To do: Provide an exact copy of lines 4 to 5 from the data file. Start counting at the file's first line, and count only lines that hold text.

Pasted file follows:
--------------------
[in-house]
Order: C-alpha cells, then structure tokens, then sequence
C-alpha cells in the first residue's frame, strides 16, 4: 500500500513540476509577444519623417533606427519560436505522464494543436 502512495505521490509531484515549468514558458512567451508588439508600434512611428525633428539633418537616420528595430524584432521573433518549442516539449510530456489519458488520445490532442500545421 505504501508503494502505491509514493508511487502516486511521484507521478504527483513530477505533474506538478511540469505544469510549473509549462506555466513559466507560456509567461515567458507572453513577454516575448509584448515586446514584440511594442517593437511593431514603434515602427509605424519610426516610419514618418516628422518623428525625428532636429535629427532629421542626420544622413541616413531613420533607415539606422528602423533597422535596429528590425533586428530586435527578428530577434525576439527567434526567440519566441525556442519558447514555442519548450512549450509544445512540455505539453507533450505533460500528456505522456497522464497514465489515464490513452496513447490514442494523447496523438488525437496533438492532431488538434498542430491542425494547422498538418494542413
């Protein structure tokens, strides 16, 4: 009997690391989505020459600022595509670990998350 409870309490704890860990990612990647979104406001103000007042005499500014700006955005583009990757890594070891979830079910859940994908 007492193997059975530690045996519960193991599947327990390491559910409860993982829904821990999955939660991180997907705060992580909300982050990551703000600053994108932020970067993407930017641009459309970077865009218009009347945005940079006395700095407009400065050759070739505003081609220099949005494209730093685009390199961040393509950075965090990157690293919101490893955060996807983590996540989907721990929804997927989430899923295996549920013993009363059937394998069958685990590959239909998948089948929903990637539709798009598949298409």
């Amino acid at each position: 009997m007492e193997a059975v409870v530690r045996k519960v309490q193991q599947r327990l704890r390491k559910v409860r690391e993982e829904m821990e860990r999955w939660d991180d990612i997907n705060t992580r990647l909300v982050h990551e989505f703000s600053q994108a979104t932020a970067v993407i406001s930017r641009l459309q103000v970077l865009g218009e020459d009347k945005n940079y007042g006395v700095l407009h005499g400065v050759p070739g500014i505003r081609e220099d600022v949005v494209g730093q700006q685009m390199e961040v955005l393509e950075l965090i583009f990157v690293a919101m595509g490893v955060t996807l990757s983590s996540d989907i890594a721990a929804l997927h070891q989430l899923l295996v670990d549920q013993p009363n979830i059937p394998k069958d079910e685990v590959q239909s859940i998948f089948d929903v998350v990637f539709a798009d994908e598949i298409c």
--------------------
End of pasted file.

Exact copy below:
């Protein structure tokens, strides 16, 4: 009997690391989505020459600022595509670990998350 409870309490704890860990990612990647979104406001103000007042005499500014700006955005583009990757890594070891979830079910859940994908 007492193997059975530690045996519960193991599947327990390491559910409860993982829904821990999955939660991180997907705060992580909300982050990551703000600053994108932020970067993407930017641009459309970077865009218009009347945005940079006395700095407009400065050759070739505003081609220099949005494209730093685009390199961040393509950075965090990157690293919101490893955060996807983590996540989907721990929804997927989430899923295996549920013993009363059937394998069958685990590959239909998948089948929903990637539709798009598949298409």
């Amino acid at each position: 009997m007492e193997a059975v409870v530690r045996k519960v309490q193991q599947r327990l704890r390491k559910v409860r690391e993982e829904m821990e860990r999955w939660d991180d990612i997907n705060t992580r990647l909300v982050h990551e989505f703000s600053q994108a979104t932020a970067v993407i406001s930017r641009l459309q103000v970077l865009g218009e020459d009347k945005n940079y007042g006395v700095l407009h005499g400065v050759p070739g500014i505003r081609e220099d600022v949005v494209g730093q700006q685009m390199e961040v955005l393509e950075l965090i583009f990157v690293a919101m595509g490893v955060t996807l990757s983590s996540d989907i890594a721990a929804l997927h070891q989430l899923l295996v670990d549920q013993p009363n979830i059937p394998k069958d079910e685990v590959q239909s859940i998948f089948d929903v998350v990637f539709a798009d994908e598949i298409c």